Sat, 15 May 2004

Language learners should first take a long look at themselves

Simon Marcus Gower, Jakarta

"How can I learn English?" -- is a quite common question but the only true answer to a question such as this is probably uncompromising and thus uncommon. For the only truthful answer to a simple yet complex question such as this is - "Well, it all depends on you. It all depends on what kind of learner you are and what level of the language you want to achieve".

Of course, there are typical learning experiences and standard study strategies that have been generally theorized and applied. But the subtleties of human character and mind mean that each of us will be likely to have our own needs, wants, desires, skills, talents and capabilities that will impinge upon and shape how we learn.

The best an educator can do, then, is to guide the learner towards appropriate learning strategies and skills but the key factor in this learning equation, the principal role-player in the act of learning is the student him or herself. It, therefore, becomes both useful -- if not essential -- that the learner exercises a high degree of self-awareness, so that he or she can maximize learning potential and target realistic and sufficient learning objectives.

But how does a learner attain this high degree of self- awareness? In short, it is essential that learners ask and answer questions about themselves. To paraphrase John F. Kennedy -- "Ask not what your teacher can do for you but what you can do for yourself." This does not mean eliminating the teacher or teachers from the learning formula; but it does mean that learners are well acquainted with who they are and how they can interact and grow with their teachers.

So what are these questions? What queries of self must a language learner ask to move towards better self-awareness and clarity of goals? Some are obvious but easily overlooked. Taking a few moments to think of them will help make the learning process more efficient. A reasonable first question would be --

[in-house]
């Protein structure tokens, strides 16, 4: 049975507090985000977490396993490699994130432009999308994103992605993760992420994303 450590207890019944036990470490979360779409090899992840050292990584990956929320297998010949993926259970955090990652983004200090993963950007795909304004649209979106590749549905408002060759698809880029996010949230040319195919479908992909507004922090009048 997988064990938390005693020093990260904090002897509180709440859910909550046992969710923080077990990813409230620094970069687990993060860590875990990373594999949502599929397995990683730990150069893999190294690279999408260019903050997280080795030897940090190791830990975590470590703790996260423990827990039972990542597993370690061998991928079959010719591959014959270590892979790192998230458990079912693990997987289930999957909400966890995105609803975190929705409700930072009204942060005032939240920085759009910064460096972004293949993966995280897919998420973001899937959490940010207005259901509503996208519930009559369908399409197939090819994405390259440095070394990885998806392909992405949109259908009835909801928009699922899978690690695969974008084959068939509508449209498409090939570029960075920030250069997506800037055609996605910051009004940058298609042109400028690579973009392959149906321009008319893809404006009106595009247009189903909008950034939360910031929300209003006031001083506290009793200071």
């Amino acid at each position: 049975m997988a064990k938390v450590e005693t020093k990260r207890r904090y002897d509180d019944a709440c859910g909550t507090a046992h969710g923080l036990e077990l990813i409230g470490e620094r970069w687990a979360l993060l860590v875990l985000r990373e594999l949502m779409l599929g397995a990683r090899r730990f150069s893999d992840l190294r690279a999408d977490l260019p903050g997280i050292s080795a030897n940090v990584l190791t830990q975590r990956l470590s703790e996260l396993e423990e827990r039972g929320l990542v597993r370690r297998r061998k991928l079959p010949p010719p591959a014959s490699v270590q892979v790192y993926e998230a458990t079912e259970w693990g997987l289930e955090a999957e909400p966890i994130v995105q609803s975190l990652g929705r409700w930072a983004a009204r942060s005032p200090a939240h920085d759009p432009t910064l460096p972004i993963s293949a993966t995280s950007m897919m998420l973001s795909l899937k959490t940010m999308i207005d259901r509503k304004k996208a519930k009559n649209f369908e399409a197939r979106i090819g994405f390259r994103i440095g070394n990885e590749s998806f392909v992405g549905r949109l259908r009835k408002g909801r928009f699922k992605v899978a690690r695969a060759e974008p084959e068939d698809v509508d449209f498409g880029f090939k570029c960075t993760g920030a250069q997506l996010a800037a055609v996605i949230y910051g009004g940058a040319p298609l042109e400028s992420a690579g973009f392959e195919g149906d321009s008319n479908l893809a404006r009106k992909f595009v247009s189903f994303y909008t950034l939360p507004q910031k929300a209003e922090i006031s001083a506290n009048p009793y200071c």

o Why are you learning the language? This may seem an almost ridiculously simple question but a clear awareness and understanding of why you are learning, and what you want to use that learning for, is always useful. For example, if a learner simply needs to be able to welcome English speaking guests conversationally and deal with their basic inquiries, there would be little sense in this learner pursuing an in-depth, structurally analytical knowledge of the language that would allow him/ her to read detailed texts. Much of such learning would be left redundant in application. To what use the language is going to be put, then, is the essence of the question here.

o What learning strategies will you be most comfortable with? For example, do you seek deep book or dictionary study that may enhance reading and writing skills? Or, would you favor speaking activities that primarily aim to improve your conversational skills. Along with this question comes the follow-up -- Are you at ease with study generally? Learning and study programs can be both intellectually and emotionally draining. How well equipped are you for these challenges?

o What level of exposure to the language do you have? There is little doubt that the greater your exposure, the better are your conditions for "picking up" the language. Giving yourself opportunities for exposure to the language will help your improvement. This means taking your learning beyond designated study time and outside of the classroom setting.